Things You'll Need
Phosphoric acid or trisodium phosphate
Muriatic acid (if necessary)
Safety goggles, apron and rubber gloves
Sharp putty knife
Large plastic container or bucket
A sharp utility knife may be a better scraper than a putty knife. Try a commercial concrete dissolver if you're worried about mixing your own acid compound.
Don't pour muriatic acid into an empty container. This could cause splattering.
Concrete is a durable building material that takes special materials to dissolve once it's hardened into place. Phosphoric acid and trisodium phosphate are the main compounds used to dissolve concrete leftover from masonry work. Sometimes, that doesn't do the trick. If that's the case, use muriatic acid, an industrial grade of hydrochloric acid -- but only after washing away the other types of acids and donning all the right safety equipment.
Don your safety goggles, gloves and long apron. Even weak acids can harm your skin and eyes.
Open a box of baking soda and bring a hose to where you're working. You may need these to neutralize an accidental spill of acid. Spray all foliage nearby with water and a powder of limestone -- in case you accidentally spray them with the acid.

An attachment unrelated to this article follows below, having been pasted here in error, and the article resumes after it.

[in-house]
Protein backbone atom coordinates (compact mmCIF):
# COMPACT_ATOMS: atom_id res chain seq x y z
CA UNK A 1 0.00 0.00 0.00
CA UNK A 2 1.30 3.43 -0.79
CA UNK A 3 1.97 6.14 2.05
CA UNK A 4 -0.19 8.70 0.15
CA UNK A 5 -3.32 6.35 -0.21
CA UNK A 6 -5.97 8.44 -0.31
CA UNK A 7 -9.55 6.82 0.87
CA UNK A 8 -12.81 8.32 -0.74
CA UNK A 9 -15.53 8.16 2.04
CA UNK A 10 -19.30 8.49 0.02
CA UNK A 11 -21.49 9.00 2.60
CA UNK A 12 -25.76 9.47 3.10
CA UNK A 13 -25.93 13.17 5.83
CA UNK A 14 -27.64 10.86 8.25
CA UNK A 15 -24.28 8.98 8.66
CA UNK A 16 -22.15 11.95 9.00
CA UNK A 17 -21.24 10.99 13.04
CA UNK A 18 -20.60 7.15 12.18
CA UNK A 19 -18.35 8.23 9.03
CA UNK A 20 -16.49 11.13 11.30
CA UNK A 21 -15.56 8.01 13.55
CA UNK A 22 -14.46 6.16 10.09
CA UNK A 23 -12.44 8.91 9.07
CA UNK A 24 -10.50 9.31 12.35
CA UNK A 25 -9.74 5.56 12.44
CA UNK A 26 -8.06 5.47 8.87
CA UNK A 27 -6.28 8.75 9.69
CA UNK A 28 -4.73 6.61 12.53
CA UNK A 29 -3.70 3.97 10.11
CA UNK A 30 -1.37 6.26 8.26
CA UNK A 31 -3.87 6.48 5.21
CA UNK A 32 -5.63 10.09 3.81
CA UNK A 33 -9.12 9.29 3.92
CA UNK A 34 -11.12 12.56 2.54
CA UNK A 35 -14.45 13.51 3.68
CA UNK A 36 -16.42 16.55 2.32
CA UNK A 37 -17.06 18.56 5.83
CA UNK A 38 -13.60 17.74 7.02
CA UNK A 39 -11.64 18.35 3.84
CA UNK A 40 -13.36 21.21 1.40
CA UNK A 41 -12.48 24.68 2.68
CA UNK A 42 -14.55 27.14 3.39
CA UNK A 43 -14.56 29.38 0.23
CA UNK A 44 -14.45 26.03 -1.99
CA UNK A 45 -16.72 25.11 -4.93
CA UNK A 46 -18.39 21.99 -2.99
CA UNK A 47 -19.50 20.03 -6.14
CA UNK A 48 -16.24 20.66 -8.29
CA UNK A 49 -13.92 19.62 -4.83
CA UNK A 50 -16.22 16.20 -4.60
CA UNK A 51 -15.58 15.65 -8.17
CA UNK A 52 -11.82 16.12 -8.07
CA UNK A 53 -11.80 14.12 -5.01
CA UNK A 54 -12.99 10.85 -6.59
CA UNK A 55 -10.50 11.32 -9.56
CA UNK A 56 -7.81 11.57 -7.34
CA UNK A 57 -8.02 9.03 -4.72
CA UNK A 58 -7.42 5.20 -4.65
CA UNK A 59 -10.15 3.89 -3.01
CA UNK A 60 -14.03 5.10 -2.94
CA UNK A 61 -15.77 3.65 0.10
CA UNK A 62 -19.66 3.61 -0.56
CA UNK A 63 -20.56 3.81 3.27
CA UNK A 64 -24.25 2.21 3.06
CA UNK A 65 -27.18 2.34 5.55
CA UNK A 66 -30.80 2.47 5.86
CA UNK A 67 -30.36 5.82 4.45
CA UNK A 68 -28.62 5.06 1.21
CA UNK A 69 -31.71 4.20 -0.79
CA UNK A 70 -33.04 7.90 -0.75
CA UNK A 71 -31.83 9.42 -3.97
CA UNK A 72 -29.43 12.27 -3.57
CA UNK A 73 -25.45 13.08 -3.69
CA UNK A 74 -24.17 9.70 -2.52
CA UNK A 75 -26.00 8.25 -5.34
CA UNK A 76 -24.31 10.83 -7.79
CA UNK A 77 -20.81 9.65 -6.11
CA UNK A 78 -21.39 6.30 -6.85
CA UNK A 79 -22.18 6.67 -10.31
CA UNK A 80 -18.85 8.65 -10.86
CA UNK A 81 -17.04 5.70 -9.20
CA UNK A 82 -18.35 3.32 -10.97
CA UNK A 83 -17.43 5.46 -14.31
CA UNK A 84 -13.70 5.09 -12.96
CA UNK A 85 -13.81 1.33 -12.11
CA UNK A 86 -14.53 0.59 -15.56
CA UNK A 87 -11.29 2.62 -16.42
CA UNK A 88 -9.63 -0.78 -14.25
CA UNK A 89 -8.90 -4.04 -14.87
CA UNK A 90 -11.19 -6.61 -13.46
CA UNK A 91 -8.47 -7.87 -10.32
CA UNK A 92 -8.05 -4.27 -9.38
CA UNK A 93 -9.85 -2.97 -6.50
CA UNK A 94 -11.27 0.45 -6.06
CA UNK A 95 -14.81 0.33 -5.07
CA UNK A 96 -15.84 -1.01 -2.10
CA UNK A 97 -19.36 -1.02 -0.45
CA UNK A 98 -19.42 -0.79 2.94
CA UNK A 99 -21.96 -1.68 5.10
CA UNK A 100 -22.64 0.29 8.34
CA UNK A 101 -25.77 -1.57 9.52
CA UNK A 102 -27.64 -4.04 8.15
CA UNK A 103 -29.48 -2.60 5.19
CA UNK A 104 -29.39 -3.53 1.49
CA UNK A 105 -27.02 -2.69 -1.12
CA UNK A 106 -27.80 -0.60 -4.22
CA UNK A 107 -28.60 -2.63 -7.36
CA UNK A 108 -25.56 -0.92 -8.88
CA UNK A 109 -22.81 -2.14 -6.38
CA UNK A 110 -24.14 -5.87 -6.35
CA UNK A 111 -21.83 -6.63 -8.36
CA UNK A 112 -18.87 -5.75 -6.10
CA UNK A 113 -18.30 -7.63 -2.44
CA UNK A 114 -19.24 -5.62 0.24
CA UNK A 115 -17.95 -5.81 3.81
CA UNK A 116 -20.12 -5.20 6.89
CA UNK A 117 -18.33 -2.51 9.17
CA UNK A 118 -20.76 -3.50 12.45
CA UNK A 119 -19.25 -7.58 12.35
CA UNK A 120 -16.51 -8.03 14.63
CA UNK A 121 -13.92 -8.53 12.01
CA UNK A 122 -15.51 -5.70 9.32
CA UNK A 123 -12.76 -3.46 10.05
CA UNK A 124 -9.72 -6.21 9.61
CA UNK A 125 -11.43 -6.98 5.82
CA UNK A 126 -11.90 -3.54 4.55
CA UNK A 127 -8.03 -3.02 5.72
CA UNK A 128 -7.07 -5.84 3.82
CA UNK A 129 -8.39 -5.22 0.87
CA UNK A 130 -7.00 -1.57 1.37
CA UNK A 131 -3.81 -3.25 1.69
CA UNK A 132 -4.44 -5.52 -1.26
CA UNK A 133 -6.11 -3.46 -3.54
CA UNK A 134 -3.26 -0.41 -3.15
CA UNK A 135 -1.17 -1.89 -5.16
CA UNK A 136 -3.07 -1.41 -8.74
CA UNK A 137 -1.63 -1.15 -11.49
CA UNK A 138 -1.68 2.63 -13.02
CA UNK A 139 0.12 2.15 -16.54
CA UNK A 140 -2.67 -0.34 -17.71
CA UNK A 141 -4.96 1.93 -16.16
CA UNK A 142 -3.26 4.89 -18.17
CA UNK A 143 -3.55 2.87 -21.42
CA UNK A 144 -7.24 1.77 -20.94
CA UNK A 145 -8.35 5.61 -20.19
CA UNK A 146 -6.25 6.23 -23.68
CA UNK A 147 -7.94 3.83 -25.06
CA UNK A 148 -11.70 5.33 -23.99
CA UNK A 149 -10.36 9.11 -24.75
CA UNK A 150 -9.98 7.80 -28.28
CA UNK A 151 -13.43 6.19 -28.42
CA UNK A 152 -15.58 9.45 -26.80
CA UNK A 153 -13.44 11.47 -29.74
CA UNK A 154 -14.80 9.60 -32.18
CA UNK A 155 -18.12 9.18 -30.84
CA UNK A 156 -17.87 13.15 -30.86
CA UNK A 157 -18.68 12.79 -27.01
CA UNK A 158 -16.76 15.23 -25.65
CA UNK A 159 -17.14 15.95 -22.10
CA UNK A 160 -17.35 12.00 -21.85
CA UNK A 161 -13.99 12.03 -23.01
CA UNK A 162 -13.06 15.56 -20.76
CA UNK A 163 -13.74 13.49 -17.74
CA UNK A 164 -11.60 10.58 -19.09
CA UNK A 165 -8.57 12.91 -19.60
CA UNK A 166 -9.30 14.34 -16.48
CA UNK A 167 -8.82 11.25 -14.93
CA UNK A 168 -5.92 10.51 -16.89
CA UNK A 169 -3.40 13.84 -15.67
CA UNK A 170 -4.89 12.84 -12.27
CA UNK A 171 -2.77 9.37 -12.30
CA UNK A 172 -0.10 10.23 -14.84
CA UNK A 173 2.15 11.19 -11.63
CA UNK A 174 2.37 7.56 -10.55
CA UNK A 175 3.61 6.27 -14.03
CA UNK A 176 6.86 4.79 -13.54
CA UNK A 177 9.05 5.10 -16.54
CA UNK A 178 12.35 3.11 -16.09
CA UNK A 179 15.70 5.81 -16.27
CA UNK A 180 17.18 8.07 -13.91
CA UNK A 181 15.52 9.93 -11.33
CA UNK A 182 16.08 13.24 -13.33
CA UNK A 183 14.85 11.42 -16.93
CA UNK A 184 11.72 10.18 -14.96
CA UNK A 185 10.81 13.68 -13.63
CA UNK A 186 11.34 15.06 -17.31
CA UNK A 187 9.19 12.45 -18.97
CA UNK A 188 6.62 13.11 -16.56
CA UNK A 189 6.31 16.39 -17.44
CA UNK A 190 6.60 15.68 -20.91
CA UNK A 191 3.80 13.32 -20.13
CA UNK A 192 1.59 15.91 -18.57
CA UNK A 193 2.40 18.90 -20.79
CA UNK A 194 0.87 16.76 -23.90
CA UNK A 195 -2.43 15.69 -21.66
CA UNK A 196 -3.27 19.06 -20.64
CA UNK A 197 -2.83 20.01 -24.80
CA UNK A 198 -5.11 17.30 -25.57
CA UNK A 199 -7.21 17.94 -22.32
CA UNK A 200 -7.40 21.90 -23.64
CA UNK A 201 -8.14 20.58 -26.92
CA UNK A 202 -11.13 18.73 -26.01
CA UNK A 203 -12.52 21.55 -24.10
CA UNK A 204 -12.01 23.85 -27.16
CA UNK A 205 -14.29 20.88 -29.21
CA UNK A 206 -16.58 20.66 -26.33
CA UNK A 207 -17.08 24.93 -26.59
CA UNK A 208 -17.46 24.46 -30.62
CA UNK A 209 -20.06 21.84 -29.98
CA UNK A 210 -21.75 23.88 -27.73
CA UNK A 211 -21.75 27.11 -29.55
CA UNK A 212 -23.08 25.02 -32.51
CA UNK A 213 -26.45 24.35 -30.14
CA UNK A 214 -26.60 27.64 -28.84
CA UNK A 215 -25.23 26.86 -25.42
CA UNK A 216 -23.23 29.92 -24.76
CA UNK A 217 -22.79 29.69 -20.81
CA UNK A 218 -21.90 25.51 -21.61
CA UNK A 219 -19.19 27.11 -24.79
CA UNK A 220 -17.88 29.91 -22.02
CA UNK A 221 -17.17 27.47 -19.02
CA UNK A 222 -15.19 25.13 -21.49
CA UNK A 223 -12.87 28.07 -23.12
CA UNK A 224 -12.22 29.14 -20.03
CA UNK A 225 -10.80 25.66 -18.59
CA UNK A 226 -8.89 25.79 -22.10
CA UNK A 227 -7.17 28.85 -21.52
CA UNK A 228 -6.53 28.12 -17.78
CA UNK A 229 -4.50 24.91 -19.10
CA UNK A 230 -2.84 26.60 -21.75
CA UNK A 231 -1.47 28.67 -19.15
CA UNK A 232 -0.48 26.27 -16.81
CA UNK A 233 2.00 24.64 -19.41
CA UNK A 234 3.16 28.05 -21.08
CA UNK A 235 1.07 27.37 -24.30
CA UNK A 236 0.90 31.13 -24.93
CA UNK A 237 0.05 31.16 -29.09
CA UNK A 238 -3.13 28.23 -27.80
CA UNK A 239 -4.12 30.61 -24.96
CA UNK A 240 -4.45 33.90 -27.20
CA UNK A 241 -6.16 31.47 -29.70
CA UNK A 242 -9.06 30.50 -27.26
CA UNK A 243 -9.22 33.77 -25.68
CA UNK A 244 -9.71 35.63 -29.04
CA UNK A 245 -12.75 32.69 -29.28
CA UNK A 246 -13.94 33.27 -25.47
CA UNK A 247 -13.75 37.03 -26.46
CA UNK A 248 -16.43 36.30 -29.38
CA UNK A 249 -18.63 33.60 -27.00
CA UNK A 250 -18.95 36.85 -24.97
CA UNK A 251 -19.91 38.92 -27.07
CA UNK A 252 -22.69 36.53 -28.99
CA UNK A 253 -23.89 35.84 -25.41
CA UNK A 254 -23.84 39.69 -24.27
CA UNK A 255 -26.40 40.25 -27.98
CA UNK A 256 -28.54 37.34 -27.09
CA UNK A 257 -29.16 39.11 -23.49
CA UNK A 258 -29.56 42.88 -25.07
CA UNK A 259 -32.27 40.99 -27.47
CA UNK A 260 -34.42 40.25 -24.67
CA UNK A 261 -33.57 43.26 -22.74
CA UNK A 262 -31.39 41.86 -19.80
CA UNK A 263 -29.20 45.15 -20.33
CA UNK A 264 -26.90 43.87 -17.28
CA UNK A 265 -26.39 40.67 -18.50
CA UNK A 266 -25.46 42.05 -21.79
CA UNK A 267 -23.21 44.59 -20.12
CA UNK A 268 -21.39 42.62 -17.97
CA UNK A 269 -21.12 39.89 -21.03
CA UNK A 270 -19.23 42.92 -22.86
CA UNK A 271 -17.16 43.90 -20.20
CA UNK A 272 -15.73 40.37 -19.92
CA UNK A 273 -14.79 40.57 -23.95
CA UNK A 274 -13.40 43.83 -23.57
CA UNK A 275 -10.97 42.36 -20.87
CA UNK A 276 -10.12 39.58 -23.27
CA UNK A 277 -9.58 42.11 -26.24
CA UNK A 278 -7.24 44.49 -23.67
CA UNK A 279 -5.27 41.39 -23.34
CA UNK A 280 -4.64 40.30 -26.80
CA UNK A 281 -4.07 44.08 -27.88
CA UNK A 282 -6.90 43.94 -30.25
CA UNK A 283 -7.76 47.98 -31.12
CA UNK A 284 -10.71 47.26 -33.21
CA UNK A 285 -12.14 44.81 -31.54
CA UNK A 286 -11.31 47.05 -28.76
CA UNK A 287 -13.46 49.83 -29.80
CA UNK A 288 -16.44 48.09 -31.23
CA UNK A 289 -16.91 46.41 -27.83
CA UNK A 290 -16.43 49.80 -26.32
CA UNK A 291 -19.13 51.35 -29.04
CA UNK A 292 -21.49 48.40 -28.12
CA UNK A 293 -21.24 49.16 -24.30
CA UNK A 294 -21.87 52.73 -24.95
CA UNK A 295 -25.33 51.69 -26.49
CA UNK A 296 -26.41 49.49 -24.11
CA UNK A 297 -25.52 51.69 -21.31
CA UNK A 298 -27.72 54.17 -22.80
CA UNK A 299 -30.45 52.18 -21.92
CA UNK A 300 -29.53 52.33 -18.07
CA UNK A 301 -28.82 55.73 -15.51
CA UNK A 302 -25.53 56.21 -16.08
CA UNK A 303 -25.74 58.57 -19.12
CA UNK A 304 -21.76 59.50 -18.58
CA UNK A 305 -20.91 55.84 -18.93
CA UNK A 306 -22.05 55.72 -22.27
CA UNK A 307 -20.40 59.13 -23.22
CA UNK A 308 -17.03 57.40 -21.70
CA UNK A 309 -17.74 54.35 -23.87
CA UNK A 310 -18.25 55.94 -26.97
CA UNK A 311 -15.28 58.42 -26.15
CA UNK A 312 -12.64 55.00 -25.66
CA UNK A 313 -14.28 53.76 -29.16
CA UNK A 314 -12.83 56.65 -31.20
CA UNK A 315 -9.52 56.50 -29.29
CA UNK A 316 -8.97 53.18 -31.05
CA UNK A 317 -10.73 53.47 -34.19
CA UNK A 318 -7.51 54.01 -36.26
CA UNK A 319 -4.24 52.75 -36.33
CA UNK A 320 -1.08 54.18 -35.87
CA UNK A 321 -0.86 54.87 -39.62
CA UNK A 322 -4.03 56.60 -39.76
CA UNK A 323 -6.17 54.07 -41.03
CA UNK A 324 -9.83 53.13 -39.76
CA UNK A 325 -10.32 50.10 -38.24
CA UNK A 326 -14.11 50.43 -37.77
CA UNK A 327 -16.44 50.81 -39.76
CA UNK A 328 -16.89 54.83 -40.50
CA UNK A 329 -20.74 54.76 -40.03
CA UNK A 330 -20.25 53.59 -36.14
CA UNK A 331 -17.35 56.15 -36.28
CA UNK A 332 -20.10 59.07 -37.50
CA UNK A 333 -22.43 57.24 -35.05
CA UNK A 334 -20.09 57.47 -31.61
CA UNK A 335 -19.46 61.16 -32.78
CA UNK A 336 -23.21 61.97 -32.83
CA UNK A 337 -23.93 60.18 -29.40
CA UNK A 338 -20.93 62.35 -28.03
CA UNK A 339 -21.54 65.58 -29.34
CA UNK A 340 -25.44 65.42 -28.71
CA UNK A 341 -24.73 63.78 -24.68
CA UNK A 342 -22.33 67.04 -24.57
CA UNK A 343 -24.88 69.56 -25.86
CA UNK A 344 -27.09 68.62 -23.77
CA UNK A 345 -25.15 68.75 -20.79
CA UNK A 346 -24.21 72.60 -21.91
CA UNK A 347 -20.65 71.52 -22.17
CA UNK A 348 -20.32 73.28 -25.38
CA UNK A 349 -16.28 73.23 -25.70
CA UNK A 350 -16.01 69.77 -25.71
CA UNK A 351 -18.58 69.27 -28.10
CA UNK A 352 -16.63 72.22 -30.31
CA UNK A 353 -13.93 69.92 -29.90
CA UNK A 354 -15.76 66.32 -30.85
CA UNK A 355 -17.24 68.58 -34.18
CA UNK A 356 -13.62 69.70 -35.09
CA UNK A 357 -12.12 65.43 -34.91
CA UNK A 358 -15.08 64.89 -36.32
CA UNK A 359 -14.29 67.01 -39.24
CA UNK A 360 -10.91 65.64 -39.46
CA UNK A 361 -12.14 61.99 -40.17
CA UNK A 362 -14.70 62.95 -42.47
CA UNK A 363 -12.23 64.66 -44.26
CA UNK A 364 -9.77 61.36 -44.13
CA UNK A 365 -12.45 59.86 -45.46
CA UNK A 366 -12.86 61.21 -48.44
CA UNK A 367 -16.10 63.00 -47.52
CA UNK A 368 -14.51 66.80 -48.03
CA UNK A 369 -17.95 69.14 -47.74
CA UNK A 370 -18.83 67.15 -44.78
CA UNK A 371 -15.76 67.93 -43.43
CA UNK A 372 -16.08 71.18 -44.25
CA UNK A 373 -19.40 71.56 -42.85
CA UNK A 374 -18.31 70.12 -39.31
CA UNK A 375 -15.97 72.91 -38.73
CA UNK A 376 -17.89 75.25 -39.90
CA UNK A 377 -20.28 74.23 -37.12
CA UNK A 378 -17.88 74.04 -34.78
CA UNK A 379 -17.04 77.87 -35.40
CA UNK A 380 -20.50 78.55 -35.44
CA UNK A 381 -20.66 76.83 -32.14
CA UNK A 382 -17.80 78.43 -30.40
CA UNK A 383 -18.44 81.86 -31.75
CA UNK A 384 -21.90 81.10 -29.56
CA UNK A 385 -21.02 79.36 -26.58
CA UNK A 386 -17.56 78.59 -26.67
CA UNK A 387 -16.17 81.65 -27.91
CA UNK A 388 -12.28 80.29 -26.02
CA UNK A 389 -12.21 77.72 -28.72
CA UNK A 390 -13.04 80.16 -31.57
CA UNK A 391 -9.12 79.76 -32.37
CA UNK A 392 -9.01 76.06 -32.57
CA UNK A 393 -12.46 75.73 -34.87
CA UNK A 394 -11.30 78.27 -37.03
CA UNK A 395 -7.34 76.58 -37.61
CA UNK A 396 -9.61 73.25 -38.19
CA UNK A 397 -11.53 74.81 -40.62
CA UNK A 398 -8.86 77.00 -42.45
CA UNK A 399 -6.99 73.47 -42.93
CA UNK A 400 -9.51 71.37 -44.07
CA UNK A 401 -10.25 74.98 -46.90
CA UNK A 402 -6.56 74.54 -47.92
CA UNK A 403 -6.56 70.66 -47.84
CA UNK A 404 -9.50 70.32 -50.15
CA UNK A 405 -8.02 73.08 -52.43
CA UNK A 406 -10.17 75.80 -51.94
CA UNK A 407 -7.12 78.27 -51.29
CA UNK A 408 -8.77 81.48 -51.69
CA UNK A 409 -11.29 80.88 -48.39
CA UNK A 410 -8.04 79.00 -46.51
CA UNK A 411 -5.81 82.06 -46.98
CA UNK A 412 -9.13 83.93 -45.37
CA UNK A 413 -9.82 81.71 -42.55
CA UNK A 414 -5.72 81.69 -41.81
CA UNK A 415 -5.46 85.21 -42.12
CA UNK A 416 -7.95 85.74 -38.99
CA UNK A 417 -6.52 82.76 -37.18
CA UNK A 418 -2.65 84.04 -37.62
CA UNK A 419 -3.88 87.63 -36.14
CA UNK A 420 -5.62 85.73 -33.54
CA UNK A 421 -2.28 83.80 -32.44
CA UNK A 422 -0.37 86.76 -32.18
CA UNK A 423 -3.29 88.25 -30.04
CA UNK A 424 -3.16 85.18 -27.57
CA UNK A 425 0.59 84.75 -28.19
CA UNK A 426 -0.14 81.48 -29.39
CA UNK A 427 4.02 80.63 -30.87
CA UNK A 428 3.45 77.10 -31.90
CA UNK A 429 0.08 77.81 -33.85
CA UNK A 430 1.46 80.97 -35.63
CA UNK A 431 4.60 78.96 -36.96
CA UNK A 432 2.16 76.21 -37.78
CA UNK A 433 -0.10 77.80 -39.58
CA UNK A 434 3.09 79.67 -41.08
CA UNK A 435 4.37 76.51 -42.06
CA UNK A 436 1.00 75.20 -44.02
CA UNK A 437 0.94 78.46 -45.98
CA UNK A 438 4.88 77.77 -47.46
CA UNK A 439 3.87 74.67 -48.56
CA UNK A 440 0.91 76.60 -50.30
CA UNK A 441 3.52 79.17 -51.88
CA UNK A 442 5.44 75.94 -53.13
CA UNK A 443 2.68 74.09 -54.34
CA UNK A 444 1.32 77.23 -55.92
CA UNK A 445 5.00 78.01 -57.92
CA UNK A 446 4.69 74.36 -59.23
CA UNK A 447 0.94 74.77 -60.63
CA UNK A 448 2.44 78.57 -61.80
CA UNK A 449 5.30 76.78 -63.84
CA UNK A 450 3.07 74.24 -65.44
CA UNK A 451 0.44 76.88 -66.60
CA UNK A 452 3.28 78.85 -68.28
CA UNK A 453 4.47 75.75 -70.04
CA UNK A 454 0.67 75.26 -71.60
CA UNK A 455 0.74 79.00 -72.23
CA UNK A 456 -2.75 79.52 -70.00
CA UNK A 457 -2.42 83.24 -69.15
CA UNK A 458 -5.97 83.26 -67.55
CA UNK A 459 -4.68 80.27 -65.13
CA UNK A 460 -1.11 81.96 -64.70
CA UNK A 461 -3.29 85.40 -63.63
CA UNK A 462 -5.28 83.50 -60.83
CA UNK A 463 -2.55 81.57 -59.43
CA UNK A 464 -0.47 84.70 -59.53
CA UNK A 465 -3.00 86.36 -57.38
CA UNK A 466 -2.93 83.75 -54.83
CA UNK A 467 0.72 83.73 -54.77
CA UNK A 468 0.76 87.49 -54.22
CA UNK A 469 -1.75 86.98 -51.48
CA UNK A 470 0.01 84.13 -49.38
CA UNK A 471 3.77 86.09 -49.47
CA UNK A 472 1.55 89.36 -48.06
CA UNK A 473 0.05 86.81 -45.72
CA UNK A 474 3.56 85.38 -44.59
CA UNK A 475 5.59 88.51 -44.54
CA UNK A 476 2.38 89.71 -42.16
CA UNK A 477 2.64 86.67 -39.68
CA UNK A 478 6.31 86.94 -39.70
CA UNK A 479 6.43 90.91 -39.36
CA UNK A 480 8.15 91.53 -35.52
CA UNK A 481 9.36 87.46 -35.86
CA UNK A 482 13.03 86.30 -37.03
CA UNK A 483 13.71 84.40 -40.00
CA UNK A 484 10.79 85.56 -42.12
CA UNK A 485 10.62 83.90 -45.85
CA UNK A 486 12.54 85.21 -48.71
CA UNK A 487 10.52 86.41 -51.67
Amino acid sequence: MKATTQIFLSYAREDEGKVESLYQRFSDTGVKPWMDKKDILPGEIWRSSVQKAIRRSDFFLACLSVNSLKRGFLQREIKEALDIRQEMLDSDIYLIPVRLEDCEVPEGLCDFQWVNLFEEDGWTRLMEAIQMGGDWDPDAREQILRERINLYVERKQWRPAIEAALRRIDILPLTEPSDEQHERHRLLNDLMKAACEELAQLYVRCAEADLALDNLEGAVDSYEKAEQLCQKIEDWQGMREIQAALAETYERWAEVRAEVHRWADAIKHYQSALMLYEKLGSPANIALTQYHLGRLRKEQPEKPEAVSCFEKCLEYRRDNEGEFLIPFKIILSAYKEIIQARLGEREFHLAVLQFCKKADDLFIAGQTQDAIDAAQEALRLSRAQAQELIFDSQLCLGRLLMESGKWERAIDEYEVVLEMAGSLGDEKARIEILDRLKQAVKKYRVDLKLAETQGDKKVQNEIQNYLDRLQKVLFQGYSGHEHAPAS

Spread a plastic tarp over areas like carpet or grass where you don't want the acids to go. Open your windows, if you're cleaning the concrete inside. You'll need the extra ventilation.
Spread your phosphoric acid or trisodium phosphate over the concrete area you want to clean first, using a mixture with water that's recommended by the individual manufacturer. Use a brush to scrub the acid into the concrete. These are weaker acids that just might work to dissolve a sufficient amount of concrete. After these acids have soaked into the concrete for about one minute, scrape the concrete you're trying to dissolve with a sharp putty knife.
Rinse the area with water and inspect it. Decide whether you'll need a tougher acid.
Mix your muriatic acid with water in a durable -- and expendable -- plastic bucket. A common mixture is 10 parts water to one part muriatic acid, but follow the directions on the bottle you've purchased. Never pour water into the acid; always pour the acid into the water to avoid potential damage from the acid from splattering.
Gently pour the acid mixture over the concrete you want to dissolve. Let it soak for at least one minute, scrubbing the acid into the concrete with a brush. After a minute, try to scrape up the concrete you're trying to dissolve.
Rinse the acid and dissolved concrete with water. It should be a fine powder called calcium carbonate.
Dan Harkins has been a full-time journalist since 1997. Prior to working in the alternative press, he served as a staff writer and editor for daily publications such as the "St. Petersburg Times" and "Elyria Chronicle-Telegram." Harkins holds a Bachelor of Arts in journalism from the University of South Florida.